Gene Michael, who built Yankees into World Series champs in the ‘90s, dies at 79

George Steinbrenner, Lou Saban, Gene Michael
New York Yankees manager Gene Michael, left, and team owner George Steinbrenner chat at a team workout in Fort Lauderdale, Fla., on March 1, 1981.
(Kathy Willens / Associated Press)

Gene Michael, the slick-fielding shortstop nicknamed Stick who went on to manage the New York Yankees and then as an executive built a powerhouse that won four World Series in five years, died Thursday. He was 79.

Michael had a heart attack and died at his home in Oldsmar, Fla., said his wife, Joette.

At 6-foot-2 and about 180 pounds in his playing days, Michael hit just .229 with 15 home runs in 10 big league seasons, seven with the Yankees from 1968-74 in one of the worst eras in team history. He was known for pulling off the hidden ball trick, which he was said to have done five times.

He made a far bigger impact during two terms as manager, two as general manager and then as a special advisor relied on by Brian Cashman, the team’s GM since 1998. He also managed the Chicago Cubs for two seasons.


A Yankees lifer, Michael maintained durability during George Steinbrenner’s decades of tumult. During his second term as general manager, Michael put together the core of a roster that won World Series titles in 1996 and from 1998-2000.

“He was able to project so well what players would become, and he did it through sitting and watching with his eyes.” Yankees manager Joe Girardi said. “He just had a great feel for the game.”

After watching the Yankees fall short in the 1980s with high-priced free agents, Michael preached patience with youth and nurtured Derek Jeter, Bernie Williams and other prospects. He installed an organization philosophy of patience at the plate to run up pitch counts.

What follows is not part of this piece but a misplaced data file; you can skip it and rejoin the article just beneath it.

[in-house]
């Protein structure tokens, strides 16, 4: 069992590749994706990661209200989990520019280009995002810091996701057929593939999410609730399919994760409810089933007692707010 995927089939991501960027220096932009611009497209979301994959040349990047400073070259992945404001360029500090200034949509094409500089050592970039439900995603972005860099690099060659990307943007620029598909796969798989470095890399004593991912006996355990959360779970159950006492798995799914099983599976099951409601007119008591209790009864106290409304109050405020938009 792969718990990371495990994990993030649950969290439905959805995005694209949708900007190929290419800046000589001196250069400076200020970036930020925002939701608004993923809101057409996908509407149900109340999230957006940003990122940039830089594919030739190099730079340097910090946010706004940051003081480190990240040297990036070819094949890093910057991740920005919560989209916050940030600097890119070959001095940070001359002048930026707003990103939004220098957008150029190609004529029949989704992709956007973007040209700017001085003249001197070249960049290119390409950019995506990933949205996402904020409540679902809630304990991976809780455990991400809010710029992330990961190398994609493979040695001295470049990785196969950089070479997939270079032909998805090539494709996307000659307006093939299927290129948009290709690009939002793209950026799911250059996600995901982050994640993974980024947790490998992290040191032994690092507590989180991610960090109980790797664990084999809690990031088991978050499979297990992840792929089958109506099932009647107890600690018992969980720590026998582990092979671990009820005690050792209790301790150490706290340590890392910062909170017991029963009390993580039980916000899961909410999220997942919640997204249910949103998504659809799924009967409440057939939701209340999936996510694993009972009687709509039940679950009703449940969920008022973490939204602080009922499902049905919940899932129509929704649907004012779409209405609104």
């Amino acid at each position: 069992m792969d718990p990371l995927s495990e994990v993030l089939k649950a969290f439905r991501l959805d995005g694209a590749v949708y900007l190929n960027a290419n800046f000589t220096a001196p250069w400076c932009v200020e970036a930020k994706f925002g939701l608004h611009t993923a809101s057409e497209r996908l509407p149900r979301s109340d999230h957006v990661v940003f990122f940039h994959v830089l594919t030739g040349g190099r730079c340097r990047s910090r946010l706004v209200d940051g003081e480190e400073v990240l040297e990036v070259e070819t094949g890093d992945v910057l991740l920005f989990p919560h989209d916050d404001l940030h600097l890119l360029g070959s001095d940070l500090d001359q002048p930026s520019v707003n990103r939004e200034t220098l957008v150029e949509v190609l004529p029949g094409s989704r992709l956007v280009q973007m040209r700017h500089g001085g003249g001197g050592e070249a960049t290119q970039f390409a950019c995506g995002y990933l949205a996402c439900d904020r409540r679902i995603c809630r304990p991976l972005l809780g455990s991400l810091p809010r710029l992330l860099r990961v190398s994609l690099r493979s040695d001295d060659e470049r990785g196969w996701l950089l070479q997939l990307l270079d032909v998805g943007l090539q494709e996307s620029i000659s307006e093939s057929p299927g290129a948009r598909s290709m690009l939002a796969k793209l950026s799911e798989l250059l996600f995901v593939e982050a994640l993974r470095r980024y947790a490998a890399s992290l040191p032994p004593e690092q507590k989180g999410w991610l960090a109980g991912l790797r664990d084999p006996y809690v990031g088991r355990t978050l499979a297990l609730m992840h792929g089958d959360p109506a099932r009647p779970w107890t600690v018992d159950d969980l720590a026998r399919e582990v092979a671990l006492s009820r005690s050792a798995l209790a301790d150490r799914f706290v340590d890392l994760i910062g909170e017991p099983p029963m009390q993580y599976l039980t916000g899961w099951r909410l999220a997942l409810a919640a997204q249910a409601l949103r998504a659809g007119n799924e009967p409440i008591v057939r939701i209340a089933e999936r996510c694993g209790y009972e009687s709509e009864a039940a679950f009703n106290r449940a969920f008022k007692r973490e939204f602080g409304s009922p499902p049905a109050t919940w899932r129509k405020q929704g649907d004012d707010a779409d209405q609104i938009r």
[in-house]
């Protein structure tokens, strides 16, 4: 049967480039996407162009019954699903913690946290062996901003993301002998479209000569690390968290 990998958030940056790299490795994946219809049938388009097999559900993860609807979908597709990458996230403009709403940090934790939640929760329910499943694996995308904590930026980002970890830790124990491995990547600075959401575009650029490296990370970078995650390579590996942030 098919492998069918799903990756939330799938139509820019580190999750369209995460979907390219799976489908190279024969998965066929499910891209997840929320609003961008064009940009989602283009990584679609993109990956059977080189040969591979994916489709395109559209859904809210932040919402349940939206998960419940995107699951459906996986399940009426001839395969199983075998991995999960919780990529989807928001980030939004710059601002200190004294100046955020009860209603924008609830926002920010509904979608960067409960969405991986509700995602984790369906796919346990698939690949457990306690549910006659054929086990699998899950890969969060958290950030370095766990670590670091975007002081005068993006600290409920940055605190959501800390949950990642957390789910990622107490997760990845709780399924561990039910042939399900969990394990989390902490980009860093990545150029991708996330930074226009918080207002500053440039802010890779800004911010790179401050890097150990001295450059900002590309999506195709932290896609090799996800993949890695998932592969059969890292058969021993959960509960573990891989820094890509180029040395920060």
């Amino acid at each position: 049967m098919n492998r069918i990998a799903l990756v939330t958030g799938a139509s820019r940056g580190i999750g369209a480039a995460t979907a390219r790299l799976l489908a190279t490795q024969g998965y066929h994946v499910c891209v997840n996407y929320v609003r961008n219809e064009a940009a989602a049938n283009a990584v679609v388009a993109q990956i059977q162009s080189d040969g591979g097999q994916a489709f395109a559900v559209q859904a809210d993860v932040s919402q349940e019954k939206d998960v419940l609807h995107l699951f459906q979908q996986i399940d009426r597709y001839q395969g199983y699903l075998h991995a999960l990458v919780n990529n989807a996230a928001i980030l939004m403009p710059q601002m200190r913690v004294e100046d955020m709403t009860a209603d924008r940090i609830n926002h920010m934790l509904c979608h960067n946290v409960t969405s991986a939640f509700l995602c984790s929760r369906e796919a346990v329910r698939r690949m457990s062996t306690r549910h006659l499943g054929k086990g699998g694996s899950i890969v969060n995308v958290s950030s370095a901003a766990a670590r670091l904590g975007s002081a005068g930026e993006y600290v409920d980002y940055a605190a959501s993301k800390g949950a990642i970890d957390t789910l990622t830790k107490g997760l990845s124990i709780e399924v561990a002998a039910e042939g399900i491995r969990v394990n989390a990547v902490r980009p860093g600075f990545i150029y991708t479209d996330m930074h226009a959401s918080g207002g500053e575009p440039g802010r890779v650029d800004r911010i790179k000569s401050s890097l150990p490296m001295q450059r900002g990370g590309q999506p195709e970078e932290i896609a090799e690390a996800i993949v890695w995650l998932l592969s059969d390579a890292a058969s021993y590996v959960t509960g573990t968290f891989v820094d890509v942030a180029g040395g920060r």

“Gene Michael was not only largely responsible for the success of the Yankees organization, but also for my development as a player,” Jeter said in a statement.

Michael gave Buck Showalter his first major league managing job. Showalter, now Baltimore’s manager, called Michael “blatantly honest” and the “best baseball guy that I ever saw.”

Showalter also said Michael “never missed on an infielder.”

“Jeter had made like 40-some errors, but he tells me this guy is going to be an All-Star shortstop. He said he’s got a little footwork issue,” Showalter recalled. “How do you project those things and stand by them?”

Michael also acquired key veterans who contributed to the 1996 title, including Paul O’Neill, Jimmy Key, Wade Boggs and David Cone. He promoted a young staffer to assistant general manager. Brian Cashman went on to become general manager for two decades.

He quit as general manager after the 1995 season and became a key adviser.

“Stick was a pillar of this organization for decades,” Yankees owner Hal Steinbrenner said in a statement. “He knew the game of baseball like few others did, and was always willing and excited to talk about it with anyone in earshot. His contributions to the Yankees over the years have been immeasurable.”

Spending much of the year in Florida, where he often played golf, Michael served as vice president of major league scouting from 1996-2002. He then became vice president and advisor until 2006, when his title was changed to vice president and senior advisor.


The Yankees will wear black armbands on their jerseys for the rest of this season.

In addition to his wife, Michael is survived by sons Mark and Matthew and daughters Sandra and Haley.


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12:10 p.m.: This article was updated with additional information.


This article was originally published at 10:35 a.m.

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